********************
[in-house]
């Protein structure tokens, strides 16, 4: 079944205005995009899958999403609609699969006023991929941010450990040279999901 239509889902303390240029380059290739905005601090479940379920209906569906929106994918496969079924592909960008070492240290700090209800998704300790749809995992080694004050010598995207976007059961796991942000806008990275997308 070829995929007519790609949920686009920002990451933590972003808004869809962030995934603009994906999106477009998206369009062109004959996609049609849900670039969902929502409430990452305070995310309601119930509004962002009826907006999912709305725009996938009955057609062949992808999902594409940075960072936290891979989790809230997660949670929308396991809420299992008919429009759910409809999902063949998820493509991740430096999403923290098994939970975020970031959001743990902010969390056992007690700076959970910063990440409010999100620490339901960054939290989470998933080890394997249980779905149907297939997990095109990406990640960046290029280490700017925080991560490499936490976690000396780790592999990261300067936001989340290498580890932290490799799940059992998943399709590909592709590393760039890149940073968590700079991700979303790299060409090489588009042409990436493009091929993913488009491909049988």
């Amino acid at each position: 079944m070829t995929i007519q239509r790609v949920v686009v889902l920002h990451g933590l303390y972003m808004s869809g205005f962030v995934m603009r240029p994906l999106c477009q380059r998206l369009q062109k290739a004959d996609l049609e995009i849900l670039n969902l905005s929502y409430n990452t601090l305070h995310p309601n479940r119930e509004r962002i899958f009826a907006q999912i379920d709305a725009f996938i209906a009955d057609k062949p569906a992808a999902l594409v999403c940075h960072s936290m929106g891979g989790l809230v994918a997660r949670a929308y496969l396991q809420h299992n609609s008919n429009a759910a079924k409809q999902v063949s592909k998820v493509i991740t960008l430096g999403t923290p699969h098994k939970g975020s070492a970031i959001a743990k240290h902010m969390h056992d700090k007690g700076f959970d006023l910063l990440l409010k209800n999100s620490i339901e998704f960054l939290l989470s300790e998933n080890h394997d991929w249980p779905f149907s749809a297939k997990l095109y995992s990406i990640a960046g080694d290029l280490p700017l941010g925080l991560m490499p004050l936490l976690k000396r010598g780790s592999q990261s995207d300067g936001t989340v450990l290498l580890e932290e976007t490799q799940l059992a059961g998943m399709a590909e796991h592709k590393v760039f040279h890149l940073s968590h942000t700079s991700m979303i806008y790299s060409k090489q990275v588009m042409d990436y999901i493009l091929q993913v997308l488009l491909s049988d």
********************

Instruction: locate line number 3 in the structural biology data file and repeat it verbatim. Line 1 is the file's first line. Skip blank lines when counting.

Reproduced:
């Amino acid at each position: 079944m070829t995929i007519q239509r790609v949920v686009v889902l920002h990451g933590l303390y972003m808004s869809g205005f962030v995934m603009r240029p994906l999106c477009q380059r998206l369009q062109k290739a004959d996609l049609e995009i849900l670039n969902l905005s929502y409430n990452t601090l305070h995310p309601n479940r119930e509004r962002i899958f009826a907006q999912i379920d709305a725009f996938i209906a009955d057609k062949p569906a992808a999902l594409v999403c940075h960072s936290m929106g891979g989790l809230v994918a997660r949670a929308y496969l396991q809420h299992n609609s008919n429009a759910a079924k409809q999902v063949s592909k998820v493509i991740t960008l430096g999403t923290p699969h098994k939970g975020s070492a970031i959001a743990k240290h902010m969390h056992d700090k007690g700076f959970d006023l910063l990440l409010k209800n999100s620490i339901e998704f960054l939290l989470s300790e998933n080890h394997d991929w249980p779905f149907s749809a297939k997990l095109y995992s990406i990640a960046g080694d290029l280490p700017l941010g925080l991560m490499p004050l936490l976690k000396r010598g780790s592999q990261s995207d300067g936001t989340v450990l290498l580890e932290e976007t490799q799940l059992a059961g998943m399709a590909e796991h592709k590393v760039f040279h890149l940073s968590h942000t700079s991700m979303i806008y790299s060409k090489q990275v588009m042409d990436y999901i493009l091929q993913v997308l488009l491909s049988d």